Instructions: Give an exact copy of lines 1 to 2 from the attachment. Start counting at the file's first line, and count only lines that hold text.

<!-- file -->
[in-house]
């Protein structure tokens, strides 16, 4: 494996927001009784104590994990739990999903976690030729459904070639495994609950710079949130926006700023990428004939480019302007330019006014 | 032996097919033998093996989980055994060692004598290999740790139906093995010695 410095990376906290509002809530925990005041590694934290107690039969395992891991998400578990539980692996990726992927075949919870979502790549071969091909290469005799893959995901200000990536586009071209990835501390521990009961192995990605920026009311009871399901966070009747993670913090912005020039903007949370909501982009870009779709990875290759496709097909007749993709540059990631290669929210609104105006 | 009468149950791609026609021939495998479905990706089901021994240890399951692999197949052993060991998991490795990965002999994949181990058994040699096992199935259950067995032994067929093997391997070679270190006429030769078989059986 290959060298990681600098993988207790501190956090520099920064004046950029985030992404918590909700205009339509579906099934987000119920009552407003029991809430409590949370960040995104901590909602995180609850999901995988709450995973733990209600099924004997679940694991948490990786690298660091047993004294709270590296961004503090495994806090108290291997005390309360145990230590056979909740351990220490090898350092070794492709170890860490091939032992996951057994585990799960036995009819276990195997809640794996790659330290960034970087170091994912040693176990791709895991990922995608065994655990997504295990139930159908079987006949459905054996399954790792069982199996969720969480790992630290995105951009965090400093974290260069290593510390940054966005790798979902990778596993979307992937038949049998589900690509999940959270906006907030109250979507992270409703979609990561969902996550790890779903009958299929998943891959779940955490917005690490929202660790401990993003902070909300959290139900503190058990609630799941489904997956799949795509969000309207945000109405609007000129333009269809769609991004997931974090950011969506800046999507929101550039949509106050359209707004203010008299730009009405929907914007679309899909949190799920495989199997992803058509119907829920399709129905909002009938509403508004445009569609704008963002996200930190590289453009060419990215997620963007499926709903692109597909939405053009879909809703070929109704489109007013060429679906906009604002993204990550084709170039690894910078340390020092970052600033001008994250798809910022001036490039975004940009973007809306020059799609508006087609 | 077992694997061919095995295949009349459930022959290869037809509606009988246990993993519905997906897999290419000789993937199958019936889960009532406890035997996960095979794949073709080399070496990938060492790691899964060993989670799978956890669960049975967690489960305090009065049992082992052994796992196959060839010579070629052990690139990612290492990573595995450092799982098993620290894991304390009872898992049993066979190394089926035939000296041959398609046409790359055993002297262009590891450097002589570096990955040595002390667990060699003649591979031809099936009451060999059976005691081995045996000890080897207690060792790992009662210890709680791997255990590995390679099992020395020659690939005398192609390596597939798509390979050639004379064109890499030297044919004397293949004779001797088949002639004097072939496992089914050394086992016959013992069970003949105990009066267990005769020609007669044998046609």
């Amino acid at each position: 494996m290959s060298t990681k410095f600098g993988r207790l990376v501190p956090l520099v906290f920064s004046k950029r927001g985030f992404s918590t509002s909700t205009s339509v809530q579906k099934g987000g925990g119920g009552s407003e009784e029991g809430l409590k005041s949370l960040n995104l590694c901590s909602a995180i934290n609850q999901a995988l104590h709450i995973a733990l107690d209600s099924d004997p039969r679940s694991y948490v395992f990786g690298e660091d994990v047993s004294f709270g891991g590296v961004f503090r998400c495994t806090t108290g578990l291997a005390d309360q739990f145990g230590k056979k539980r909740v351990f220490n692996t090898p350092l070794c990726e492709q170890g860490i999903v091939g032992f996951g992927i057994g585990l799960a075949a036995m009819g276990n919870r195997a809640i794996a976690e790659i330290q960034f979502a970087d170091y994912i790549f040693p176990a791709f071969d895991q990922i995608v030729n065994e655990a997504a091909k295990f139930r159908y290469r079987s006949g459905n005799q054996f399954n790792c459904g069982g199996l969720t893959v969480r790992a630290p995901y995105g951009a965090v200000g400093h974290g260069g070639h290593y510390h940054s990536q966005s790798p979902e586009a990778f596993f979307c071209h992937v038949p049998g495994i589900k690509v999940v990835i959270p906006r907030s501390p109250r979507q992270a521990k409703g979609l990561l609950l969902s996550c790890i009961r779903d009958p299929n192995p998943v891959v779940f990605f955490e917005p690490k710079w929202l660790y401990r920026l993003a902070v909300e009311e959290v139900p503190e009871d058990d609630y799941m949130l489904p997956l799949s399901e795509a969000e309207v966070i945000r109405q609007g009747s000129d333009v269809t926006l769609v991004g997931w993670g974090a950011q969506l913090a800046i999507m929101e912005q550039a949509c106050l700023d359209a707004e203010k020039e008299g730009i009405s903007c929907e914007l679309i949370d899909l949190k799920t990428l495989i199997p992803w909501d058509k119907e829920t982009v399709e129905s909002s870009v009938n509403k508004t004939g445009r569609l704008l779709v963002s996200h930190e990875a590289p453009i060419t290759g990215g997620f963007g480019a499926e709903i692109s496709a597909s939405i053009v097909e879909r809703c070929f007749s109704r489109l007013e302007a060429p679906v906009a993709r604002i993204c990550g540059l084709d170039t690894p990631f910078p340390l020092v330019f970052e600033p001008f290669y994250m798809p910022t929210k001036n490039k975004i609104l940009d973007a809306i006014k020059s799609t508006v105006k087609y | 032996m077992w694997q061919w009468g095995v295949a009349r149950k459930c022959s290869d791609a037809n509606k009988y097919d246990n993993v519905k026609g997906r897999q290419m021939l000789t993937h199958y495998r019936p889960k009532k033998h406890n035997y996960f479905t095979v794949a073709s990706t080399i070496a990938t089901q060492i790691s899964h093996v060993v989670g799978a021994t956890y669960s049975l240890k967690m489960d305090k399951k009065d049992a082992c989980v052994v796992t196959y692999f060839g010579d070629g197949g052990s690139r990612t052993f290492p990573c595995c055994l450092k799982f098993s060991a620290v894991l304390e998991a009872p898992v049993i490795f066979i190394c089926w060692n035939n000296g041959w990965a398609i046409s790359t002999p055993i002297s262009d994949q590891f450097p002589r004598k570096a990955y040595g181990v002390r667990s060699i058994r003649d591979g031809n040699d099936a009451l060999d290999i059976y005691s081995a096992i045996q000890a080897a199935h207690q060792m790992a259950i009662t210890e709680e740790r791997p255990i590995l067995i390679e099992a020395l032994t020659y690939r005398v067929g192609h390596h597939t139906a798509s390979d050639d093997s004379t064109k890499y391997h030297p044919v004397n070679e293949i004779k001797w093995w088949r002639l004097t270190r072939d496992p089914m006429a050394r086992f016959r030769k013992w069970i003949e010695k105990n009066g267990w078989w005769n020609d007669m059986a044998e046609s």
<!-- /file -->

[in-house]
């Protein structure tokens, strides 16, 4: 494996927001009784104590994990739990999903976690030729459904070639495994609950710079949130926006700023990428004939480019302007330019006014 | 032996097919033998093996989980055994060692004598290999740790139906093995010695 410095990376906290509002809530925990005041590694934290107690039969395992891991998400578990539980692996990726992927075949919870979502790549071969091909290469005799893959995901200000990536586009071209990835501390521990009961192995990605920026009311009871399901966070009747993670913090912005020039903007949370909501982009870009779709990875290759496709097909007749993709540059990631290669929210609104105006 | 009468149950791609026609021939495998479905990706089901021994240890399951692999197949052993060991998991490795990965002999994949181990058994040699096992199935259950067995032994067929093997391997070679270190006429030769078989059986 290959060298990681600098993988207790501190956090520099920064004046950029985030992404918590909700205009339509579906099934987000119920009552407003029991809430409590949370960040995104901590909602995180609850999901995988709450995973733990209600099924004997679940694991948490990786690298660091047993004294709270590296961004503090495994806090108290291997005390309360145990230590056979909740351990220490090898350092070794492709170890860490091939032992996951057994585990799960036995009819276990195997809640794996790659330290960034970087170091994912040693176990791709895991990922995608065994655990997504295990139930159908079987006949459905054996399954790792069982199996969720969480790992630290995105951009965090400093974290260069290593510390940054966005790798979902990778596993979307992937038949049998589900690509999940959270906006907030109250979507992270409703979609990561969902996550790890779903009958299929998943891959779940955490917005690490929202660790401990993003902070909300959290139900503190058990609630799941489904997956799949795509969000309207945000109405609007000129333009269809769609991004997931974090950011969506800046999507929101550039949509106050359209707004203010008299730009009405929907914007679309899909949190799920495989199997992803058509119907829920399709129905909002009938509403508004445009569609704008963002996200930190590289453009060419990215997620963007499926709903692109597909939405053009879909809703070929109704489109007013060429679906906009604002993204990550084709170039690894910078340390020092970052600033001008994250798809910022001036490039975004940009973007809306020059799609508006087609 | 077992694997061919095995295949009349459930022959290869037809509606009988246990993993519905997906897999290419000789993937199958019936889960009532406890035997996960095979794949073709080399070496990938060492790691899964060993989670799978956890669960049975967690489960305090009065049992082992052994796992196959060839010579070629052990690139990612290492990573595995450092799982098993620290894991304390009872898992049993066979190394089926035939000296041959398609046409790359055993002297262009590891450097002589570096990955040595002390667990060699003649591979031809099936009451060999059976005691081995045996000890080897207690060792790992009662210890709680791997255990590995390679099992020395020659690939005398192609390596597939798509390979050639004379064109890499030297044919004397293949004779001797088949002639004097072939496992089914050394086992016959013992069970003949105990009066267990005769020609007669044998046609």